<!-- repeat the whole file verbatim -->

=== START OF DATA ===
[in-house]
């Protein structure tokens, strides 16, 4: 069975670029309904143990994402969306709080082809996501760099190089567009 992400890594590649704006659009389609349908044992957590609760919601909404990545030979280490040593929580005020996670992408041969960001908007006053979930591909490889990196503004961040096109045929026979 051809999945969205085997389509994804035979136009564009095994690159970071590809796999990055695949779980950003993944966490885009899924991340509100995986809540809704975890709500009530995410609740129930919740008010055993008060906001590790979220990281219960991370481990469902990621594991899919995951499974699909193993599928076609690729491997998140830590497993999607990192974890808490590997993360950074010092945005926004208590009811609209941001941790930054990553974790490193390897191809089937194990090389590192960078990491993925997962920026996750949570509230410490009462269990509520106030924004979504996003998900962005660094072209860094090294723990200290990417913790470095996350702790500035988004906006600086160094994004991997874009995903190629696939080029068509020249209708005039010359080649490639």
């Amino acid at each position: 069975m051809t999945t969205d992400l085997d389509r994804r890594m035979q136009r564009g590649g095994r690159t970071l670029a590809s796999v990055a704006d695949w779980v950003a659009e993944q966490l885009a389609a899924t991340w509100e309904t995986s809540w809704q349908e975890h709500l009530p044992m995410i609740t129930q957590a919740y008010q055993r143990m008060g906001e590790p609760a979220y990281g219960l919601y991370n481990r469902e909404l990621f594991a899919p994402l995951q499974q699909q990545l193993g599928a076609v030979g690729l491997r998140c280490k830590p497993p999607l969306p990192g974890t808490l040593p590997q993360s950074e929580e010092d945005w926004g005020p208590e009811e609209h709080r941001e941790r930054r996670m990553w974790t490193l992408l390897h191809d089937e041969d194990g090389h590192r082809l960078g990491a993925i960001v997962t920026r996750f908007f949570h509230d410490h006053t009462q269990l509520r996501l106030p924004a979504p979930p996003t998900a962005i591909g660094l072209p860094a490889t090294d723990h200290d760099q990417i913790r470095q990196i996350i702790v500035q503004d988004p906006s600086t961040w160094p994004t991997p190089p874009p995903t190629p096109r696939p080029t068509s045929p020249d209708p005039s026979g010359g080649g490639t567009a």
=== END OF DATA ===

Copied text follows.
[in-house]
């Protein structure tokens, strides 16, 4: 069975670029309904143990994402969306709080082809996501760099190089567009 992400890594590649704006659009389609349908044992957590609760919601909404990545030979280490040593929580005020996670992408041969960001908007006053979930591909490889990196503004961040096109045929026979 051809999945969205085997389509994804035979136009564009095994690159970071590809796999990055695949779980950003993944966490885009899924991340509100995986809540809704975890709500009530995410609740129930919740008010055993008060906001590790979220990281219960991370481990469902990621594991899919995951499974699909193993599928076609690729491997998140830590497993999607990192974890808490590997993360950074010092945005926004208590009811609209941001941790930054990553974790490193390897191809089937194990090389590192960078990491993925997962920026996750949570509230410490009462269990509520106030924004979504996003998900962005660094072209860094090294723990200290990417913790470095996350702790500035988004906006600086160094994004991997874009995903190629696939080029068509020249209708005039010359080649490639």
């Amino acid at each position: 069975m051809t999945t969205d992400l085997d389509r994804r890594m035979q136009r564009g590649g095994r690159t970071l670029a590809s796999v990055a704006d695949w779980v950003a659009e993944q966490l885009a389609a899924t991340w509100e309904t995986s809540w809704q349908e975890h709500l009530p044992m995410i609740t129930q957590a919740y008010q055993r143990m008060g906001e590790p609760a979220y990281g219960l919601y991370n481990r469902e909404l990621f594991a899919p994402l995951q499974q699909q990545l193993g599928a076609v030979g690729l491997r998140c280490k830590p497993p999607l969306p990192g974890t808490l040593p590997q993360s950074e929580e010092d945005w926004g005020p208590e009811e609209h709080r941001e941790r930054r996670m990553w974790t490193l992408l390897h191809d089937e041969d194990g090389h590192r082809l960078g990491a993925i960001v997962t920026r996750f908007f949570h509230d410490h006053t009462q269990l509520r996501l106030p924004a979504p979930p996003t998900a962005i591909g660094l072209p860094a490889t090294d723990h200290d760099q990417i913790r470095q990196i996350i702790v500035q503004d988004p906006s600086t961040w160094p994004t991997p190089p874009p995903t190629p096109r696939p080029t068509s045929p020249d209708p005039s026979g010359g080649g490639t567009a």